Lung Cancer Rates Decline Nationwide

According to a recent press release from the Centers for Disease Control and Prevention, the rates of new lung cancer cases in the United States dropped among men in 35 states and among women in 6 states between 1999 and 2008.

For this report, researchers analyzed lung cancer data from the CDC's National Program of Cancer Registries and the National Cancer Instituteā€²s Surveillance, Epidemiology, and End Results Program. They estimated smoking behavior by state using the CDC's Behavioral Risk Factor Surveillance System.

Study findings include:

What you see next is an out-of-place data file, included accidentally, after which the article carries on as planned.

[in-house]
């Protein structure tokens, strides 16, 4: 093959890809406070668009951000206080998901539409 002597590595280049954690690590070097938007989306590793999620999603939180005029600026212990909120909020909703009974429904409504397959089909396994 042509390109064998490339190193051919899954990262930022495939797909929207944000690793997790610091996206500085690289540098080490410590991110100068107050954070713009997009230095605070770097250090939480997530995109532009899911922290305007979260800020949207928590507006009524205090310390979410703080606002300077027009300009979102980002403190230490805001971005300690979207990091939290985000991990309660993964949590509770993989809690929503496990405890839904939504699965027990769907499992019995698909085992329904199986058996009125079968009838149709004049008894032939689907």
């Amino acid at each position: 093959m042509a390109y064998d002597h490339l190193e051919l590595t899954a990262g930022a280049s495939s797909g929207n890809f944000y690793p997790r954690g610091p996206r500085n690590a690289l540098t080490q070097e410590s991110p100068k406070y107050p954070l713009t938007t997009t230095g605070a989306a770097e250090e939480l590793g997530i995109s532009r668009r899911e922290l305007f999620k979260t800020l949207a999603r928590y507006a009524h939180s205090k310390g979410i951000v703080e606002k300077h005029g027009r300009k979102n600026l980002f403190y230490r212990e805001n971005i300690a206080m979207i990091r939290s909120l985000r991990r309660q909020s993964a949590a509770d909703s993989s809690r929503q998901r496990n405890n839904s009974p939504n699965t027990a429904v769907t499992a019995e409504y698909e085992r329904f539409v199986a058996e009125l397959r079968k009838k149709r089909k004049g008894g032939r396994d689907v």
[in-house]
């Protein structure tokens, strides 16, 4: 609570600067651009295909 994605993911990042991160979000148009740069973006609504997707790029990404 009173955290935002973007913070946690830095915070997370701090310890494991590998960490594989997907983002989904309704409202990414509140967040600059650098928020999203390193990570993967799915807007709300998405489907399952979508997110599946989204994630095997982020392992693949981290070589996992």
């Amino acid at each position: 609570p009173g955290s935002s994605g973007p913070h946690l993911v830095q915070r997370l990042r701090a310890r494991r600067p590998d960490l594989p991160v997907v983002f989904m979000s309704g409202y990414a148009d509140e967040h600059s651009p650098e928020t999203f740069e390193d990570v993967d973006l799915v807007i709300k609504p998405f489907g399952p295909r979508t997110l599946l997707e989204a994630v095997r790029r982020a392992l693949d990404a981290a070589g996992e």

• Among men, lung cancer rates continued to decrease nationwide.
  • From 1999 to 2008 lung cancer rates among men decreased in 35 states and remained stable in nine states (change could not be assessed in six states and the District of Columbia).
  • States with the lowest lung cancer incidence among men were clustered in the West.
  • After increasing for years, lung cancer rates among women decreased nationwide between 2006 and 2008.
  • Lung cancer rates decreased between 1999 and 2008 among women in California, Florida, Nevada, Oregon, Texas, and Washington.
  • Lung cancer rates among women remained stable in 24 states, and increased slightly in 14 states (change could not be assessed in six states and the District of Columbia).
The study was published in the CDC's Morbidity and Mortality Weekly Report. Read the full report.